Summary: Still learning about astigmatism. Clearly there is something in the test stand causing asymmetric bands. Rotating the mirror reveals changes between 45 and 90 positions. Zero and 45 seem to match. Noticing a kink around 70%. What to do?
January 7, 2021
Summary: Pressed out the petals to prepare for parabolization and to investigate astigmatism with new learning. 1hour at about half-speed. Set of 6 images shows primarily tester-induced astigmatism (source is below image). However, rotation of mirror indicates some change. I’m not too worried, more polishing to come before going for the parabola. Hole has reduced substantially! Now well within secondary shadow.
Also, here’s a short video of the machine running at full speed: https://drive.google.com/file/d/1ZXXakab2ECrKJQ_Z0u53l04Yce9H0kgr/view?usp=sharing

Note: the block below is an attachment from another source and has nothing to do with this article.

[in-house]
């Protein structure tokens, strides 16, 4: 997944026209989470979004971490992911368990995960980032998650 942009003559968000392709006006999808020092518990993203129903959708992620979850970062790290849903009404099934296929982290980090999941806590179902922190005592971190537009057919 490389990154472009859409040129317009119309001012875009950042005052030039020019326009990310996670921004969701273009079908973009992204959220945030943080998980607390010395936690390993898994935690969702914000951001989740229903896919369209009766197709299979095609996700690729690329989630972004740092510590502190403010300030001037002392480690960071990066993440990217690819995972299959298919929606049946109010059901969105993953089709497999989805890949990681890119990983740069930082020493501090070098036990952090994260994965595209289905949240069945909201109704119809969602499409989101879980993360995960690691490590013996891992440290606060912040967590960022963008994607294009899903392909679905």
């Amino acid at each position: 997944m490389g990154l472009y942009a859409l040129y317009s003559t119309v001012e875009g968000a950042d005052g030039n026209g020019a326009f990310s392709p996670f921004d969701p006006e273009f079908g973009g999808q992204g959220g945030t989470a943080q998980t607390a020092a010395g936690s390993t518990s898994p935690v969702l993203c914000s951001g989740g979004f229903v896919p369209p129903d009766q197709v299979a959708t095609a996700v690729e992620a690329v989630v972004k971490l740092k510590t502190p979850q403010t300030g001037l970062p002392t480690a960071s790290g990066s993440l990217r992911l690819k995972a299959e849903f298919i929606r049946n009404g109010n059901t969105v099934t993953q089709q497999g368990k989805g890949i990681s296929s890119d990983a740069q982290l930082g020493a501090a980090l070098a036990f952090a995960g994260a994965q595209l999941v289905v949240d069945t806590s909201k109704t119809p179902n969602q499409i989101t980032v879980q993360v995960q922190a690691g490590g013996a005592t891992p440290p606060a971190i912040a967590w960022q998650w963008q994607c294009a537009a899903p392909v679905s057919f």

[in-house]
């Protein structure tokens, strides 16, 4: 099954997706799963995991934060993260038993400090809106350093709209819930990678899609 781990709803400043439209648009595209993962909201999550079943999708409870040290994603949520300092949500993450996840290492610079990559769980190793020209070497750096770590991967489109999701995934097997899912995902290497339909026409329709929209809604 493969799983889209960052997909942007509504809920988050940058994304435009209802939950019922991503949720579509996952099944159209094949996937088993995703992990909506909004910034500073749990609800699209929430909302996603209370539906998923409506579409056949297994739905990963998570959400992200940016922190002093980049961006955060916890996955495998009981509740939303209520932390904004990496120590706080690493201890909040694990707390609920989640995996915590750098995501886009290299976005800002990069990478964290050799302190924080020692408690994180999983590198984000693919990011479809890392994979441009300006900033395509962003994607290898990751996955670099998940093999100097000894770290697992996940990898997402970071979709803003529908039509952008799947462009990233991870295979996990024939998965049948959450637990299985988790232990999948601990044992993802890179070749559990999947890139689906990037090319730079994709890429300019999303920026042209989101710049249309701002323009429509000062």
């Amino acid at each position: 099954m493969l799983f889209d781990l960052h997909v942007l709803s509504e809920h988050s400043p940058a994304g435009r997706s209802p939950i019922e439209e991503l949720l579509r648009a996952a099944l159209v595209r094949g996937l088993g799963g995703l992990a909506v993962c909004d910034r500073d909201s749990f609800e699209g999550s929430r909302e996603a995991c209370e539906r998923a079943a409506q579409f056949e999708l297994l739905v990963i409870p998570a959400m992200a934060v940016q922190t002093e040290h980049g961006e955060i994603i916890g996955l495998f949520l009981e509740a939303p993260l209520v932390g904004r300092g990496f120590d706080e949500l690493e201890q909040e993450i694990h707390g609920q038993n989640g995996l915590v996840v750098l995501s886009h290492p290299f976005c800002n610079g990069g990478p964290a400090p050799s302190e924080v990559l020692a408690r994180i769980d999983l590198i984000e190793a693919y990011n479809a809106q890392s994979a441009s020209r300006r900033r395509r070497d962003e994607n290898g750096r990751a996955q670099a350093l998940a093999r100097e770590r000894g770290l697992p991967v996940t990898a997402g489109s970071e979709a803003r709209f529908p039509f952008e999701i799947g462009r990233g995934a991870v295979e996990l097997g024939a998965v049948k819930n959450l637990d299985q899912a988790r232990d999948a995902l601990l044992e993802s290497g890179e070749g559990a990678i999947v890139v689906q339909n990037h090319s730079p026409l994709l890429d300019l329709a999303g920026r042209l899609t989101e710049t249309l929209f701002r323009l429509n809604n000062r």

January 2, 2021
I’ll begin by simply pasting my powerpoint notes one slide at a time. I hope this is legible.
Jan 2, 2021: The new motor arrived today! Happy new year!
Another hour of polishing tonight. Results:
Now that the machine is polishing at a nice rate, it’s a good time to review, especially for clarity. Here is where I started, with asymmetry induced by bonding, polishing, and releasing. (In fact, the asymmetry was worse BEFORE releasing, but that was 20 years ago, no digital camera.)
Here is where I got with slow polishing, 6 cycles/minute, for about 40 hours. A petal lap helped some.
And finally, after just 2 hours with 8X faster stroking rate (~50 cycles/minute) and a petal lap:
I’m very glad I got a variable speed motor. https://makermotor.com/variable-speed/50-rpm/ I can see that when I get down to the last fraction of a wave of parabolization I will want to be going slower.
Petal lap for last 2 hours:
Goal: remove hole, continue on to parabola. I’m OK with doing both at once because there isn’t a turned edge and the process is going the right direction.
Also, I will be using a null lens later on! Stay tuned. Next post after I have appreciable progress. – Rob Brown, Jan 2, 2020